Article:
TALLAHASSEE — Florida Agriculture and Consumer Services Commissioner Charles H. Bronson has announced the reaccreditation of his Office of Agricultural Law Enforcement (AgLaw) following a rigorous review by the Commission for Florida Law Enforcement Accreditation (CFA). The office first gained accreditation in 2007 and in April was re-evaluated for renewal of that status. For the first time, the department’s Inspector General’s Office has also received accreditation following a full on-site visit.
The CFA reviews all aspects of an agency’s policies and procedures, management, operations and support systems to verify compliance with 276 recognized standards of excellence. Accreditation by the CFA is voluntary but considered a significant accomplishment and this status is held in high esteem by the criminal justice community.
“This meticulous review of the facilities, personnel and programs within AgLaw measures our professionalism in a meaningful way, ensuring we meet the high standards dictated by law enforcement across the state and the nation,” Bronson said. “The Office of Agricultural Law Enforcement has continued to expand its duties and responsibilities over the years in protecting our citizens and visitors and clearly our peers have determined we are meeting and exceeding expectations.”
TALLAHASSEE — Florida Agriculture and Consumer Services Commissioner Charles H. Bronson is urging horse owners to get their animals vaccinated following an upsurge in the number of Eastern Equine Encephalitis cases. Sentinel chickens that serve as an early warning of the existence of the disease are also being diagnosed with EEE in areas of the state that are not usually affected.
So far this year there have been 16 confirmed cases of EEE in horses. While that is not an unusually high number, seven of the cases were reported on Wednesday, June 23, from counties scattered throughout the state.
“Most of the cases have been in the central and north central part of the state which is normal,” Bronson said. “But we are also seeing increased EEE and West Nile Virus activity in sentinel chickens in the southern part of the state, including Martin County which has not had EEE detected in 30 years. In addition, there has been a confirmed case of EEE in a horse in both Collier and Okeechobee counties. So I want to remind horse owners of the importance of getting their animals vaccinated.”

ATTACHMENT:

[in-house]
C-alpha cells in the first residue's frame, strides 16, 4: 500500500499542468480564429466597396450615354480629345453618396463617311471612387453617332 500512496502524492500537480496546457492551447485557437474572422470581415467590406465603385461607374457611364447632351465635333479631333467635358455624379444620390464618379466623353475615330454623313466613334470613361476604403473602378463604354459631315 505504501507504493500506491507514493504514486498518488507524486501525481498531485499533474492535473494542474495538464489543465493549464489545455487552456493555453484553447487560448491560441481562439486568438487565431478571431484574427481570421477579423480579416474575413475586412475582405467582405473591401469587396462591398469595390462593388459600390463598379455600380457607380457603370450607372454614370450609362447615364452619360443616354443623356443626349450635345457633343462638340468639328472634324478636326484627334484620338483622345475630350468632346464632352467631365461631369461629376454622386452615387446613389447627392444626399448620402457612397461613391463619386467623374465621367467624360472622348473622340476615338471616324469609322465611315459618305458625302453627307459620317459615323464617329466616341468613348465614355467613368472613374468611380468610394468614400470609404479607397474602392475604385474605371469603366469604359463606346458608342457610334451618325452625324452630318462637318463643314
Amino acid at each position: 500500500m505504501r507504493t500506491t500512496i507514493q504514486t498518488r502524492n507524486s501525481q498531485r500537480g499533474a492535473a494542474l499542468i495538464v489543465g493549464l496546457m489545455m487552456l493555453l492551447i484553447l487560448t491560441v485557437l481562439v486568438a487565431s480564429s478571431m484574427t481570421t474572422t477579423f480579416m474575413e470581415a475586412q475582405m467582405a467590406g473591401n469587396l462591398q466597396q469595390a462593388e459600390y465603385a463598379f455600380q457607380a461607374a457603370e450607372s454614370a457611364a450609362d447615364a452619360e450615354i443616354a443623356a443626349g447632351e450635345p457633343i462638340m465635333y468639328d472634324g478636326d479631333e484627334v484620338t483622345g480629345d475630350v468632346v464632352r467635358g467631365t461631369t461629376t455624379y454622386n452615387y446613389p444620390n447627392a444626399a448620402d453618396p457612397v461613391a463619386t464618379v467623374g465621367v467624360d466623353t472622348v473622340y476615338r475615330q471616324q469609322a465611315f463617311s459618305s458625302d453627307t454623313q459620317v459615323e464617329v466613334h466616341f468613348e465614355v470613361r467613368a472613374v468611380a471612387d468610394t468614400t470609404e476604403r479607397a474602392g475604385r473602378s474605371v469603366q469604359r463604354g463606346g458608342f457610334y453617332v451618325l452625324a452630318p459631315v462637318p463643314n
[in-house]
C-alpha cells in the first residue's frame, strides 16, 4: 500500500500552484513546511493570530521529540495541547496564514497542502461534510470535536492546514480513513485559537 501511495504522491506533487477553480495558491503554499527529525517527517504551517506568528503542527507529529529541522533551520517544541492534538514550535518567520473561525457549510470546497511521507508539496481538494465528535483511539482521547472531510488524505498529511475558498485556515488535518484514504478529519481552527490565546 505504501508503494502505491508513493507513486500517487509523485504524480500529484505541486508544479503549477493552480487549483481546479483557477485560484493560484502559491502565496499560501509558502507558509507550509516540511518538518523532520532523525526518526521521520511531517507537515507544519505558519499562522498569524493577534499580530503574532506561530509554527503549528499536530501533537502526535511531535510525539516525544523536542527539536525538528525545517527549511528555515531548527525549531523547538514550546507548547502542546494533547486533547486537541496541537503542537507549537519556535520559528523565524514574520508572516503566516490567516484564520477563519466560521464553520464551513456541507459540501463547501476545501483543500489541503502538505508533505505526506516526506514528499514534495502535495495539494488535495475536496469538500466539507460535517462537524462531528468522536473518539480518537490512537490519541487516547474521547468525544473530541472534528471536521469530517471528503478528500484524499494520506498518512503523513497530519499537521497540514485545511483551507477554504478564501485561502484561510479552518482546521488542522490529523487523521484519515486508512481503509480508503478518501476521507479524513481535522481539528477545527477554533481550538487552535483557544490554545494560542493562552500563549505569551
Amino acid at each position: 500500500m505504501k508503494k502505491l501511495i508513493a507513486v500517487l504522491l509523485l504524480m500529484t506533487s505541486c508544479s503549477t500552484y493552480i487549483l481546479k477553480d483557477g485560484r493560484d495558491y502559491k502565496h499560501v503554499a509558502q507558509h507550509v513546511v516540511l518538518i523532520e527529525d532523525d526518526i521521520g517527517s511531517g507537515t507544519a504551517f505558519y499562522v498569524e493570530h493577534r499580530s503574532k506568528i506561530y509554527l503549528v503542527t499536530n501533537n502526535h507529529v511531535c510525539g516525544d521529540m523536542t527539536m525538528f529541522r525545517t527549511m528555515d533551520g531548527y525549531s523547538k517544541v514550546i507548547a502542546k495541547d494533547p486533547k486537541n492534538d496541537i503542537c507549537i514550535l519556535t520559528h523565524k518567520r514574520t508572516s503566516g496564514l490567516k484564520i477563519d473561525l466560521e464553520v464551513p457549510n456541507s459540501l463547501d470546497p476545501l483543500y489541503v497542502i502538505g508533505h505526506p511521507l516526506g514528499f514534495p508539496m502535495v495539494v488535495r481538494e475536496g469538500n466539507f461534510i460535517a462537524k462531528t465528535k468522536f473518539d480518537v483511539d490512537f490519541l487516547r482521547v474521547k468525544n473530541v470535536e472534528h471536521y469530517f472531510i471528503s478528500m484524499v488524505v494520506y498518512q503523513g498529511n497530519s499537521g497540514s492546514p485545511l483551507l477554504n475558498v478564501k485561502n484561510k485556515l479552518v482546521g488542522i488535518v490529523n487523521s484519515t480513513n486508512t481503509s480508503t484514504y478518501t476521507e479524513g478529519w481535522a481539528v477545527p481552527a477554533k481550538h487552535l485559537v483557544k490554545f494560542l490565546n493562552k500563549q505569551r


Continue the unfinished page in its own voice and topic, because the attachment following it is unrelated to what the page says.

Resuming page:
EEE is a viral disease that affects the central nervous system and is transmitted to horses by infected mosquitoes. Signs of the virus include fever, listlessness, stumbling, circling, coma and usually death. The disease is fatal in horses in 90 percent of the cases.
Bronson says the majority of cases of EEE and other mosquito-borne diseases can be prevented through proper vaccinations. Horse owners are urged to check with their veterinarian to make sure their animals have received current vaccinations and booster shots against EEE and West Nile Virus, and that these shots are kept up to date.
Bronson Urges Horse Owners to Vaccinate Animals for Mosquito-Borne Diseases; Recommends That Humans Take Steps to Protect Themselves
TALLAHASSEE — With the arrival of spring and warmer weather, Florida Agriculture and Consumer Services Commissioner Charles H. Bronson today reminded horse owners to get their animals vaccinated for mosquito borne diseases.
The two principal equine diseases associated with mosquitoes are Eastern Equine Encephalitis (EEE) and West Nile Virus (WNV), and the majority of cases of each can be prevented with proper vaccinations, according to animal health officials.
“The key is to make sure that a horse has been vaccinated against these mosquito-borne diseases and to check with your veterinarian to determine whether an animal’s booster shots are up to date,” Bronson said.
TALLAHASSEE — Florida Agriculture Commissioner Charles H. Bronson this week is promoting the awareness of prescribed fire’s vital role in maintaining the health of Florida’s forests and other natural areas, as well as protecting the safety of the state’s residents and visitors.
The Florida Cabinet in 2008 designated the first week in March as “Prescribed Fire Awareness Week.”
“Prescribed fire is a safe way to apply a natural process, ensure ecosystem health and reduce wildfire risk,” Bronson said. “Many of our plant and animal communities are dependent on a regular occurrence of fire for a healthy existence. Prescribed fire provides better forage for wildlife and livestock, returns nutrients to the soil, helps to control certain plant diseases, and reduces hazardous fuel buildups.”
OCALA — Florida Agriculture and Consumer Services Commissioner Charles H. Bronson today announced the completion of an innovative bioenergy project that helps manage animal waste while at the same time producing energy and agriculture products.
Bronson joined a host of public officials and industry representatives at the demonstration of a bio-energy plant owned by Sigarca, Inc., and located at the Southeastern Livestock Pavilion in Marion County. The facility processes horse manure into renewable energy, organic soil and soil tonic (bio-fertilizers) and gives Florida’s substantial equine industry an environmentally superior method of disposing of animal waste.